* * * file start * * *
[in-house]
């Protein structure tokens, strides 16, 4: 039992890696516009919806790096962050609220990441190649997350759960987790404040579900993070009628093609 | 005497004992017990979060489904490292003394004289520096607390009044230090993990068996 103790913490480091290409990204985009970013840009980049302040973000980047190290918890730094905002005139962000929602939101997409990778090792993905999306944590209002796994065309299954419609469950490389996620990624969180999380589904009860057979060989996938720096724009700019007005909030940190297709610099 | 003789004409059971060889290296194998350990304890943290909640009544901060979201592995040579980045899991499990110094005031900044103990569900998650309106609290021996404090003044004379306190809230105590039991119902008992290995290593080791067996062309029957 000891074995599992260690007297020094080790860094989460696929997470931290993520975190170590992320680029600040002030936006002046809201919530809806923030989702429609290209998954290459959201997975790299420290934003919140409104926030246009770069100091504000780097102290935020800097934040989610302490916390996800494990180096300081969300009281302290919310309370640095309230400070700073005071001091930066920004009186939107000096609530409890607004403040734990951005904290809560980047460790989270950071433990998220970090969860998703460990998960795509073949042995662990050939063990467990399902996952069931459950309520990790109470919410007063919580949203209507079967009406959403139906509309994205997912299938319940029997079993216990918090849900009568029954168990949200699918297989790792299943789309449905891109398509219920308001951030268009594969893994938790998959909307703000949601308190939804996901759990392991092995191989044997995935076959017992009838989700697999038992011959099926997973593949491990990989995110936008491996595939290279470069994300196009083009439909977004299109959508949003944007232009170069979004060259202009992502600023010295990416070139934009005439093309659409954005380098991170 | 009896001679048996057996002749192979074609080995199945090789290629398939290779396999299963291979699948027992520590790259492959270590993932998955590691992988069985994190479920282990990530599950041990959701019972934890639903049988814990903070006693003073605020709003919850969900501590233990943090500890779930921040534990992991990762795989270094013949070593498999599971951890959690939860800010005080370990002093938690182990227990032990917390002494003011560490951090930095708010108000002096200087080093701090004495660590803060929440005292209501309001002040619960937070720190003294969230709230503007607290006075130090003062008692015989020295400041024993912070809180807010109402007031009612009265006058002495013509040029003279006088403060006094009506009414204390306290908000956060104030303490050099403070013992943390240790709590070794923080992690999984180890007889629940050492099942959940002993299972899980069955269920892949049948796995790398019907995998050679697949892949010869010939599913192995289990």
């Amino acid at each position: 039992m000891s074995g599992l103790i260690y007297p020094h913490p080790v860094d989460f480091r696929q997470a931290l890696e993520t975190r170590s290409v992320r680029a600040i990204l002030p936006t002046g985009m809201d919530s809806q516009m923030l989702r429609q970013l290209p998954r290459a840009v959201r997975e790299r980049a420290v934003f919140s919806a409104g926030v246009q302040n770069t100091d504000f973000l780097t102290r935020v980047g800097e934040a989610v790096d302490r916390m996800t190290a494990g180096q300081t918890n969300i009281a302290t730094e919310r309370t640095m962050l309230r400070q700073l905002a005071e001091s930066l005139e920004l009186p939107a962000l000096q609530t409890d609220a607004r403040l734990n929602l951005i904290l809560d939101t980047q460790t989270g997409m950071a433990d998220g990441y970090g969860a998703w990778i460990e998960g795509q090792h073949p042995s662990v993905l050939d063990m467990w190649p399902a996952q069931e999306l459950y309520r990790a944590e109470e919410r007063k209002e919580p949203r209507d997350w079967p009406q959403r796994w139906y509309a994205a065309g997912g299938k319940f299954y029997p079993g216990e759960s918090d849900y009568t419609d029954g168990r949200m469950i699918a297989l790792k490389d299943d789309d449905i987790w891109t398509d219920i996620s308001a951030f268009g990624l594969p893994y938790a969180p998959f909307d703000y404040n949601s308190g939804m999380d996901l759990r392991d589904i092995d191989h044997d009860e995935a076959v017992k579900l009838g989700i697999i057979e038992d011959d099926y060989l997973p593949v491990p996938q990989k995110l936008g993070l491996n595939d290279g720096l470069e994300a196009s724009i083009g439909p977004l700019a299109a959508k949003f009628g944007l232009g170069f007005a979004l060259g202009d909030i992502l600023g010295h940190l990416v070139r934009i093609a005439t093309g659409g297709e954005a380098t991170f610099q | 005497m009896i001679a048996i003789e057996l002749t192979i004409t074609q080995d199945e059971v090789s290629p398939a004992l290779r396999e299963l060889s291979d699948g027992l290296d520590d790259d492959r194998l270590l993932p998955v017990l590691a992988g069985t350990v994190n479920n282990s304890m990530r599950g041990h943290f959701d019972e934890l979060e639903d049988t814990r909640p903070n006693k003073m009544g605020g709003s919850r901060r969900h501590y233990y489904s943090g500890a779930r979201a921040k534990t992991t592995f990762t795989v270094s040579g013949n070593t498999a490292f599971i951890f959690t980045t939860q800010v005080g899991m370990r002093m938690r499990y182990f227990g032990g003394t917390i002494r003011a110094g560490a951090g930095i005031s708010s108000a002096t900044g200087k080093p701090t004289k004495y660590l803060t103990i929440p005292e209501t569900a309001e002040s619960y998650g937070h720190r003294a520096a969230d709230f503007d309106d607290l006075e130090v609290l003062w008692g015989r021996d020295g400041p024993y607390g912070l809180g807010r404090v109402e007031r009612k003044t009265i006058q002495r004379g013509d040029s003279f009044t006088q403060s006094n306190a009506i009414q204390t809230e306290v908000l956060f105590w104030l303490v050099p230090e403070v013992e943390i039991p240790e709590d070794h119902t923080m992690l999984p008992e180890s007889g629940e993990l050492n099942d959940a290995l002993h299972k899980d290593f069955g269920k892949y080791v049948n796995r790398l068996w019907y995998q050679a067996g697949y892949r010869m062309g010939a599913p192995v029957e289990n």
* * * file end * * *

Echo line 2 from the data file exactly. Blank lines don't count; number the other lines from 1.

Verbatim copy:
């Protein structure tokens, strides 16, 4: 039992890696516009919806790096962050609220990441190649997350759960987790404040579900993070009628093609 | 005497004992017990979060489904490292003394004289520096607390009044230090993990068996 103790913490480091290409990204985009970013840009980049302040973000980047190290918890730094905002005139962000929602939101997409990778090792993905999306944590209002796994065309299954419609469950490389996620990624969180999380589904009860057979060989996938720096724009700019007005909030940190297709610099 | 003789004409059971060889290296194998350990304890943290909640009544901060979201592995040579980045899991499990110094005031900044103990569900998650309106609290021996404090003044004379306190809230105590039991119902008992290995290593080791067996062309029957 000891074995599992260690007297020094080790860094989460696929997470931290993520975190170590992320680029600040002030936006002046809201919530809806923030989702429609290209998954290459959201997975790299420290934003919140409104926030246009770069100091504000780097102290935020800097934040989610302490916390996800494990180096300081969300009281302290919310309370640095309230400070700073005071001091930066920004009186939107000096609530409890607004403040734990951005904290809560980047460790989270950071433990998220970090969860998703460990998960795509073949042995662990050939063990467990399902996952069931459950309520990790109470919410007063919580949203209507079967009406959403139906509309994205997912299938319940029997079993216990918090849900009568029954168990949200699918297989790792299943789309449905891109398509219920308001951030268009594969893994938790998959909307703000949601308190939804996901759990392991092995191989044997995935076959017992009838989700697999038992011959099926997973593949491990990989995110936008491996595939290279470069994300196009083009439909977004299109959508949003944007232009170069979004060259202009992502600023010295990416070139934009005439093309659409954005380098991170 | 009896001679048996057996002749192979074609080995199945090789290629398939290779396999299963291979699948027992520590790259492959270590993932998955590691992988069985994190479920282990990530599950041990959701019972934890639903049988814990903070006693003073605020709003919850969900501590233990943090500890779930921040534990992991990762795989270094013949070593498999599971951890959690939860800010005080370990002093938690182990227990032990917390002494003011560490951090930095708010108000002096200087080093701090004495660590803060929440005292209501309001002040619960937070720190003294969230709230503007607290006075130090003062008692015989020295400041024993912070809180807010109402007031009612009265006058002495013509040029003279006088403060006094009506009414204390306290908000956060104030303490050099403070013992943390240790709590070794923080992690999984180890007889629940050492099942959940002993299972899980069955269920892949049948796995790398019907995998050679697949892949010869010939599913192995289990």